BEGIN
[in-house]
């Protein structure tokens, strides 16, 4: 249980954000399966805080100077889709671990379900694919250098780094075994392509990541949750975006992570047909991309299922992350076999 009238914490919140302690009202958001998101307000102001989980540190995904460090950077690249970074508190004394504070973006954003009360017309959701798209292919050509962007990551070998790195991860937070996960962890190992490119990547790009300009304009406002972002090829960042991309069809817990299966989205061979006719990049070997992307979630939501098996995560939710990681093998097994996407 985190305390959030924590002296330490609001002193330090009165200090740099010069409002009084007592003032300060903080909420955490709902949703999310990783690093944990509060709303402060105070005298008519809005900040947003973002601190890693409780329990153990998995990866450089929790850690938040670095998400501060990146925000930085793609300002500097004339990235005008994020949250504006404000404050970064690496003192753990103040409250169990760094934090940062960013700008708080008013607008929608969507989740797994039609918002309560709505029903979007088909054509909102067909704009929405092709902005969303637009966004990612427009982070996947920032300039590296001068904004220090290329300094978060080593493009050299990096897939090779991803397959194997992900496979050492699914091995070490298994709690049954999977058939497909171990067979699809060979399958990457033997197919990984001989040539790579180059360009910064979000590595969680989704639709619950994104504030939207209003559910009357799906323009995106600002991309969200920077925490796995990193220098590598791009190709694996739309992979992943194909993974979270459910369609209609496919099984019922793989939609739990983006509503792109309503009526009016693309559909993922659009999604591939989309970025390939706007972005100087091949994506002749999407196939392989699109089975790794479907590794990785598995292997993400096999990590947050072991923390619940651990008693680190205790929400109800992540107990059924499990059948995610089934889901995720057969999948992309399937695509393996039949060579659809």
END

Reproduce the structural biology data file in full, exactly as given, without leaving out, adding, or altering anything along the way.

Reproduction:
[in-house]
């Protein structure tokens, strides 16, 4: 249980954000399966805080100077889709671990379900694919250098780094075994392509990541949750975006992570047909991309299922992350076999 009238914490919140302690009202958001998101307000102001989980540190995904460090950077690249970074508190004394504070973006954003009360017309959701798209292919050509962007990551070998790195991860937070996960962890190992490119990547790009300009304009406002972002090829960042991309069809817990299966989205061979006719990049070997992307979630939501098996995560939710990681093998097994996407 985190305390959030924590002296330490609001002193330090009165200090740099010069409002009084007592003032300060903080909420955490709902949703999310990783690093944990509060709303402060105070005298008519809005900040947003973002601190890693409780329990153990998995990866450089929790850690938040670095998400501060990146925000930085793609300002500097004339990235005008994020949250504006404000404050970064690496003192753990103040409250169990760094934090940062960013700008708080008013607008929608969507989740797994039609918002309560709505029903979007088909054509909102067909704009929405092709902005969303637009966004990612427009982070996947920032300039590296001068904004220090290329300094978060080593493009050299990096897939090779991803397959194997992900496979050492699914091995070490298994709690049954999977058939497909171990067979699809060979399958990457033997197919990984001989040539790579180059360009910064979000590595969680989704639709619950994104504030939207209003559910009357799906323009995106600002991309969200920077925490796995990193220098590598791009190709694996739309992979992943194909993974979270459910369609209609496919099984019922793989939609739990983006509503792109309503009526009016693309559909993922659009999604591939989309970025390939706007972005100087091949994506002749999407196939392989699109089975790794479907590794990785598995292997993400096999990590947050072991923390619940651990008693680190205790929400109800992540107990059924499990059948995610089934889901995720057969999948992309399937695509393996039949060579659809």